Plugged in together here are Vargas Llosa's two favorite thematic wires, prostitution and the military; the music that results is of a much lighter variety than the basso profundo of his earlier books. Captain Panteleón Pantoja is the very model of the perfect officer in the Peruvian Army, circa 1956: he neither smokes, drinks, nor makes illicit whoopee. Who better, so goes the thinking of the brass, to send to a small Amazon outpost where the garrison has been raping every local woman in sight? Captain Pantoja is ordered to devise a system of "specialists" whose job will be to drain off the troops' hots, and in no time there springs up a whole "Special Service" of hookers and pimps, all working for the army and shuttled about by plane and boat to the outreaches and the stray horniness therein. Running around the countryside meanwhile is a rogue evangelist by the name of Brother Francisco who advocates crucifixion as a purifying rite and who acts for the author as a balancing, complementary hysteria to "Pantiland"—Pantoja's roving cat-camp. Vargas Llosa tells the story through dreams, Army bulletins, newspaper stories, and a severely telescoped narrative (". . . enters the Paradise Ice Cream Shop, asks for coffee with milk, hears Captain Pantoja asking him isn't that the professor, the wizard? answers that's him"), but there's a sort of desperation of means here: anything to inflate a rather quiet joke. The quasi-scientific posturings of the modern military mind do come off smartly, but the satire is so local, tailored to such modest dimensions, that this is a book which seems forever to be clearing its throat before trying to involve us once again.

Pub Date: Jan. 9, 1977

ISBN: 0374522367

Page Count: 260

Publisher: Harper & Row

Review Posted Online: Sept. 28, 2011

Kirkus Reviews Issue: Jan. 1, 1977

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It's being called a novel, but it is more a hybrid: short-stories/essays/confessions about the Vietnam War—the subject that O'Brien reasonably comes back to with every book. Some of these stories/memoirs are very good in their starkness and factualness: the title piece, about what a foot soldier actually has on him (weights included) at any given time, lends a palpability that makes the emotional freight (fear, horror, guilt) correspond superbly. Maybe the most moving piece here is "On The Rainy River," about a draftee's ambivalence about going, and how he decided to go: "I would go to war—I would kill and maybe die—because I was embarrassed not to." But so much else is so structurally coy that real effects are muted and disadvantaged: O'Brien is writing a book more about earnestness than about war, and the peekaboos of this isn't really me but of course it truly is serve no true purpose. They make this an annoyingly arty book, hiding more than not behind Hemingwayesque time-signatures and puerile repetitions about war (and memory and everything else, for that matter) being hell and heaven both. A disappointment.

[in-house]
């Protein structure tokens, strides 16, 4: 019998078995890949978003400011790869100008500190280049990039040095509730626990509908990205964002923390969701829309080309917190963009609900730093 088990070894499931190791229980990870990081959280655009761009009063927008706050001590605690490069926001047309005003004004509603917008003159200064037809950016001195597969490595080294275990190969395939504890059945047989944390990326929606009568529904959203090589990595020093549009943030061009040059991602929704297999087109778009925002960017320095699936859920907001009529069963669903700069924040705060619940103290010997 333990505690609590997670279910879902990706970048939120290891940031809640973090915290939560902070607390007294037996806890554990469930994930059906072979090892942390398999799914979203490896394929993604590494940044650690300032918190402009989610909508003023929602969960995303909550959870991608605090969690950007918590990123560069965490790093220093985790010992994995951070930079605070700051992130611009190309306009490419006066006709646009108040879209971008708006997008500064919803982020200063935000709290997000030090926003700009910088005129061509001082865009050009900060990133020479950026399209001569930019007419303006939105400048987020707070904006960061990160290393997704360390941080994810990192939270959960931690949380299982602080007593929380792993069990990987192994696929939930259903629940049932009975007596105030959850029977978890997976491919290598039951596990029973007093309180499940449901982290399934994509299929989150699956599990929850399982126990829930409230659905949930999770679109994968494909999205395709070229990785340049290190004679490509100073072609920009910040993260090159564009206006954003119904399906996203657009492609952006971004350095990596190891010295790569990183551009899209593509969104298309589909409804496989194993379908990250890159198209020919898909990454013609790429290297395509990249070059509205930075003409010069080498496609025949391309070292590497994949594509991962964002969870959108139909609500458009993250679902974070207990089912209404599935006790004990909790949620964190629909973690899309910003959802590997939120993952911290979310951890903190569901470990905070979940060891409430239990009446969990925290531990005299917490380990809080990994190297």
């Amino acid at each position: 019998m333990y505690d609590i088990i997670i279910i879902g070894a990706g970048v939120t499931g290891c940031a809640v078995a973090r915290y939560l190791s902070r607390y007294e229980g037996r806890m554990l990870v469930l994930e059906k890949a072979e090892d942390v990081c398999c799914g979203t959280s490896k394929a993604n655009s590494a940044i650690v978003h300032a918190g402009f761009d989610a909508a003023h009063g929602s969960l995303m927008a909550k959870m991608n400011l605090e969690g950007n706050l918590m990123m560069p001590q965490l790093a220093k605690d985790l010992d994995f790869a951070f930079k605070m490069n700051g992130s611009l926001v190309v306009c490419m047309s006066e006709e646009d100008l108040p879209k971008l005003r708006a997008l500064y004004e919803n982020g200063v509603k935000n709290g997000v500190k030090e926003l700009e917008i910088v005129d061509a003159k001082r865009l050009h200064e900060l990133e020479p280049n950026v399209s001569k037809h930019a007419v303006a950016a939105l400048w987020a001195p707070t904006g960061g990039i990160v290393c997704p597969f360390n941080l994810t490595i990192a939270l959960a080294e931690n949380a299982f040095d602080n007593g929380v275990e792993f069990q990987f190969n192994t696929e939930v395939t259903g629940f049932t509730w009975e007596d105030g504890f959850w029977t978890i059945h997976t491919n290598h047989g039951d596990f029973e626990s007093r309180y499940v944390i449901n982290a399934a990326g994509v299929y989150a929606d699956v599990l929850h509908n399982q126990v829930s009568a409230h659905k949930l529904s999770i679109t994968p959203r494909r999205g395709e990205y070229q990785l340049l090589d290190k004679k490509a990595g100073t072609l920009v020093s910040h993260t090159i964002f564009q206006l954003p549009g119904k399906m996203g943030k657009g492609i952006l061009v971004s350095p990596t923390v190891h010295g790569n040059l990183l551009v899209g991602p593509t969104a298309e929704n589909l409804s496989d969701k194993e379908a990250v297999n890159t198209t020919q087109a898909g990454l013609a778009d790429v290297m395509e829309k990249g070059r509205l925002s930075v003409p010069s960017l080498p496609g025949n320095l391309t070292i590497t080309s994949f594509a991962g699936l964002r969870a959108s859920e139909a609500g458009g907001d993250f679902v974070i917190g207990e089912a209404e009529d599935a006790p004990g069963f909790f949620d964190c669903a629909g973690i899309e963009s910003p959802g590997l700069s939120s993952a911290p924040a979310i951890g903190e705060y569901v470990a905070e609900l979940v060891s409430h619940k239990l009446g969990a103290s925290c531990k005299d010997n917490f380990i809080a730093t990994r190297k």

Pub Date: March 28, 1990

ISBN: 0618706410

Page Count: 256

Publisher: Houghton Mifflin

Review Posted Online: Oct. 2, 2011

Kirkus Reviews Issue: Feb. 15, 1990

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Old-fashioned short fiction: honest, probing and moving.


One of America’s great novelists (Lost Memory of Skin, 2011, etc.) also writes excellent stories, as his sixth collection reminds readers.

Don’t expect atmospheric mood poems or avant-garde stylistic games in these dozen tales. Banks is a traditionalist, interested in narrative and character development; his simple, flexible prose doesn’t call attention to itself as it serves those aims. The intricate, not necessarily permanent bonds of family are a central concern. The bleak, stoic “Former Marine” depicts an aging father driven to extremes because he’s too proud to admit to his adult sons that he can no longer take care of himself. In the heartbreaking title story, the death of a beloved dog signals the final rupture in a family already rent by divorce. Fraught marriages in all their variety are unsparingly scrutinized in “Christmas Party,” Big Dog” and “The Outer Banks." But as the collection moves along, interactions with strangers begin to occupy center stage. The protagonist of “The Invisible Parrot” transcends the anxieties of his hard-pressed life through an impromptu act of generosity to a junkie. A man waiting in an airport bar is the uneasy recipient of confidences about “Searching for Veronica” from a woman whose truthfulness and motives he begins to suspect, until he flees since “the only safe response is to quarantine yourself.” Lurking menace that erupts into violence features in many Banks novels, and here, it provides jarring climaxes to two otherwise solid stories, “Blue” and “The Green Door.” Yet Banks quietly conveys compassion for even the darkest of his characters. Many of them (like their author) are older, at a point in life where options narrow and the future is uncomfortably close at hand—which is why widowed Isabel’s fearless shucking of her confining past is so exhilarating in “SnowBirds,” albeit counterbalanced by her friend Jane’s bleak acceptance of her own limited prospects.

Old-fashioned short fiction: honest, probing and moving.

Pub Date: Nov. 12, 2013

ISBN: 978-0-06-185765-2

Page Count: 304

Publisher: Ecco/HarperCollins

Review Posted Online: Sept. 1, 2013

Kirkus Reviews Issue: Sept. 15, 2013

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